The Factreton Community Development Organisation (Facdo) is on a mission to plant peace in its neighbourhood.
On Friday they started the process of transforming an area in Acre Road into a peace garden.
They want people to join them in their efforts to show that a community that works together can make a difference to safety for all.
Ricardo van Niekerk of Facdo say he is motivated after participating in a training programme in the area last year.
“I was part of a group of 25 residents in and around Kensington who embarked on a journey of inner peace and peace training in our area,” he says.
“The training was facilitated by Prof Brian Williams and we learnt that through small beginnings bigger things can happen.
“This peace garden will be a sustainable community food garden for our ongoing soup kitchen at the Kensington and Maitland day hospitals and at WD Hendricks Primary School as well as the five informal settlements in our area and a weekly feeding scheme in Factreton.”
Van Niekerk feels the project will go a long way to create awareness of tolerance, understanding and better communication.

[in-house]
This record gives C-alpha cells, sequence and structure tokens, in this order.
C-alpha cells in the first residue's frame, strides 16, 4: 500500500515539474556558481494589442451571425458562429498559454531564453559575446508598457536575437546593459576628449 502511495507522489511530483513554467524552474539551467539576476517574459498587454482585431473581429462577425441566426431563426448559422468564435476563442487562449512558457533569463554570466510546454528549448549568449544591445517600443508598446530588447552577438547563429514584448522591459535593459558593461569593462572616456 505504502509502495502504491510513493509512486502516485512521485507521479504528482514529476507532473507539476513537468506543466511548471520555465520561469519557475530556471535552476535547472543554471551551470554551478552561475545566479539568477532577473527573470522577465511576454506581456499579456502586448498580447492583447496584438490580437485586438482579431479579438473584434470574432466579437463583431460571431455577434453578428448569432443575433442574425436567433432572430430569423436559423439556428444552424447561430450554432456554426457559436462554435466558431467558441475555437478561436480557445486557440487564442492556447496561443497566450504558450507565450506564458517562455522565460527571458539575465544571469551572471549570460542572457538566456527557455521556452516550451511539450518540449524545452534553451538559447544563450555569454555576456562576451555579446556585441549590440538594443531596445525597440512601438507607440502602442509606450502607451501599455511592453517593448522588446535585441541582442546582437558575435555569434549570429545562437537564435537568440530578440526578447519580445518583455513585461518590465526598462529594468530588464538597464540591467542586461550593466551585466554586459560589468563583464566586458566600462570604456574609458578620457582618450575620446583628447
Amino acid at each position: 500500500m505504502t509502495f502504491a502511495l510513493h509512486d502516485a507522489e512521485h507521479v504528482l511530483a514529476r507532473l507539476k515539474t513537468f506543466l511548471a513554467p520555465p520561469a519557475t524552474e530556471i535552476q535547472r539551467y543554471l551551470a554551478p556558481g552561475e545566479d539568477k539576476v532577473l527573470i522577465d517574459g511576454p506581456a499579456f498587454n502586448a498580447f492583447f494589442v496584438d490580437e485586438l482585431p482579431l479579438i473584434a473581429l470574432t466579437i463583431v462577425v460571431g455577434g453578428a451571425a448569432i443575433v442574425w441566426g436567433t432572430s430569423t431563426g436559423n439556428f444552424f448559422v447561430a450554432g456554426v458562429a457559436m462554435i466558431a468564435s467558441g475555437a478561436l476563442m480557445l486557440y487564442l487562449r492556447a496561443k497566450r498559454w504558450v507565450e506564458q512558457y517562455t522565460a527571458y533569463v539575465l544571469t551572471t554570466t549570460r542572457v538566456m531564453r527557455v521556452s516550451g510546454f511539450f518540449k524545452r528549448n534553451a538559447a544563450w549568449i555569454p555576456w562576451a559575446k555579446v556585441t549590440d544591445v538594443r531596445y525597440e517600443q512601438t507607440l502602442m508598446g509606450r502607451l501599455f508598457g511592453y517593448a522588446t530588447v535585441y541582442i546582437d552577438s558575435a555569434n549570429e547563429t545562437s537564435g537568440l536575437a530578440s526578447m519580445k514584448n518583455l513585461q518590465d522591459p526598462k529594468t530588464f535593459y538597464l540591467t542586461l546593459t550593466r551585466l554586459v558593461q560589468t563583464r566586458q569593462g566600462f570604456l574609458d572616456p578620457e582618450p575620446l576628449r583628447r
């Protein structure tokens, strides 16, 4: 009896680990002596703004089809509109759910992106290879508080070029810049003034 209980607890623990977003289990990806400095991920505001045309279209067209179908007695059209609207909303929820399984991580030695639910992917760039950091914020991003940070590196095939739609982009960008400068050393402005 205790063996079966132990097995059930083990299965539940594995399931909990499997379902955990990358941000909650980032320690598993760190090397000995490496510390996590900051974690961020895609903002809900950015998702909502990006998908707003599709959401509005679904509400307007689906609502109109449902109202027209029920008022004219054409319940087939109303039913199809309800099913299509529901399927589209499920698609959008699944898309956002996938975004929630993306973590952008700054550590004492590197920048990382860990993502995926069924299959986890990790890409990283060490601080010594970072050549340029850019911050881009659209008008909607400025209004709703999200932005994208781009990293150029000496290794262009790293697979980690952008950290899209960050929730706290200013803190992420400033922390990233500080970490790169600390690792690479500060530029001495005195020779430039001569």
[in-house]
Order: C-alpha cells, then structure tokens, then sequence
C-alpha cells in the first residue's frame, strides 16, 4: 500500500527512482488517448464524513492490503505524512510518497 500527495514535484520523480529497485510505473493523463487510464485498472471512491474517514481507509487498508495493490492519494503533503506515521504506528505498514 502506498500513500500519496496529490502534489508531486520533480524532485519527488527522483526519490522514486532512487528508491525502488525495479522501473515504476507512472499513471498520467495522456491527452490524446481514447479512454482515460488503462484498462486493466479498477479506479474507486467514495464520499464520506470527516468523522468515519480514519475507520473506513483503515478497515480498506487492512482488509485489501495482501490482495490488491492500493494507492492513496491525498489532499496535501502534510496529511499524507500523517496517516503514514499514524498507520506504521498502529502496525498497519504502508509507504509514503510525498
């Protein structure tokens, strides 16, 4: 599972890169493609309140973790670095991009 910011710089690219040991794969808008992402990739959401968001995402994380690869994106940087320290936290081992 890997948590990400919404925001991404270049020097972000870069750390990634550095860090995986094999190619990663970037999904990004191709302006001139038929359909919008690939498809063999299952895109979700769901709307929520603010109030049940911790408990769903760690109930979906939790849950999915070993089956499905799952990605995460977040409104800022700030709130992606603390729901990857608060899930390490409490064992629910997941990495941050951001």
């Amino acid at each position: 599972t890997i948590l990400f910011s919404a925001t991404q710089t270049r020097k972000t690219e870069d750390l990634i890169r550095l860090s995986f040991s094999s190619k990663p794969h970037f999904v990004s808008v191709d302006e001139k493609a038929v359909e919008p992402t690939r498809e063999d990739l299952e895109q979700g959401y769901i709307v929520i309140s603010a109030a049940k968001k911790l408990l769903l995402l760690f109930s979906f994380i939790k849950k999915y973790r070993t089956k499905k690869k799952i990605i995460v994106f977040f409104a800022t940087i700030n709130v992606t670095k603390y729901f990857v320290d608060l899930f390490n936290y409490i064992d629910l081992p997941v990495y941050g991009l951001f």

“People must feel that by working together on a project like this we can create harmony and unity, but there’s also awareness around hunger, malnutrition and poverty,” he says.
“According to Statistics SA 5% of South Africans are undernourished and food has become more expensive since 2008.
“For a family of four the most affordable healthy eating plan will cost more than R3000 per month and with the high unemployment rate can you just imagine what our residents are eating?
“Facdo believes that sustainable economic benefits can be derived from this venture.”
He also wants to get youth, unemployed and all interested residents involved.
“They should look at the examples set by people like Geraldine Morris, a grandmother, and Shanelle Fontini, a mother of four, who got stuck in helping to clear the area last week.
“We also need projects like this to get our youth away from drugs, gangsterism and off the streets and empower them with skills, self-reliance and discipline.”
While the project will be getting some assistance from the City of Cape Town’s community garden project, they need more help and sponsorships.
“We still need some gardening equipment, plants, seeds, and most importantly, assistance with regards to starting and maintaining a garden,” says Van Niekerk.